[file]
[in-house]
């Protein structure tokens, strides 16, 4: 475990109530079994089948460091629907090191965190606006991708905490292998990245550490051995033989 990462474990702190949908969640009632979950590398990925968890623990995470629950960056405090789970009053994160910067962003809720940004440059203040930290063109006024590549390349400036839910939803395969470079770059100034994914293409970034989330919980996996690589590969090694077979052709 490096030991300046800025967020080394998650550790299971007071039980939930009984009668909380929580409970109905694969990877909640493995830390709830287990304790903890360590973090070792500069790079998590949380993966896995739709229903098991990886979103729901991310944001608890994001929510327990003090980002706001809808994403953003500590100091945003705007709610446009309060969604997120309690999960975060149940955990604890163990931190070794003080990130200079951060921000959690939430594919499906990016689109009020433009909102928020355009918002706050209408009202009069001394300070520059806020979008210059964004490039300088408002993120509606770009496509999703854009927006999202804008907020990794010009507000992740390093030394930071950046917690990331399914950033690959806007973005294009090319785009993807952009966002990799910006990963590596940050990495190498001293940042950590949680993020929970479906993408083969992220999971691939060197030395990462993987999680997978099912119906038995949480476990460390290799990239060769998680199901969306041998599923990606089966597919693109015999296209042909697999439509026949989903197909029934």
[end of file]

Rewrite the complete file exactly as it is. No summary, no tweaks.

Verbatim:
[in-house]
């Protein structure tokens, strides 16, 4: 475990109530079994089948460091629907090191965190606006991708905490292998990245550490051995033989 990462474990702190949908969640009632979950590398990925968890623990995470629950960056405090789970009053994160910067962003809720940004440059203040930290063109006024590549390349400036839910939803395969470079770059100034994914293409970034989330919980996996690589590969090694077979052709 490096030991300046800025967020080394998650550790299971007071039980939930009984009668909380929580409970109905694969990877909640493995830390709830287990304790903890360590973090070792500069790079998590949380993966896995739709229903098991990886979103729901991310944001608890994001929510327990003090980002706001809808994403953003500590100091945003705007709610446009309060969604997120309690999960975060149940955990604890163990931190070794003080990130200079951060921000959690939430594919499906990016689109009020433009909102928020355009918002706050209408009202009069001394300070520059806020979008210059964004490039300088408002993120509606770009496509999703854009927006999202804008907020990794010009507000992740390093030394930071950046917690990331399914950033690959806007973005294009090319785009993807952009966002990799910006990963590596940050990495190498001293940042950590949680993020929970479906993408083969992220999971691939060197030395990462993987999680997978099912119906038995949480476990460390290799990239060769998680199901969306041998599923990606089966597919693109015999296209042909697999439509026949989903197909029934």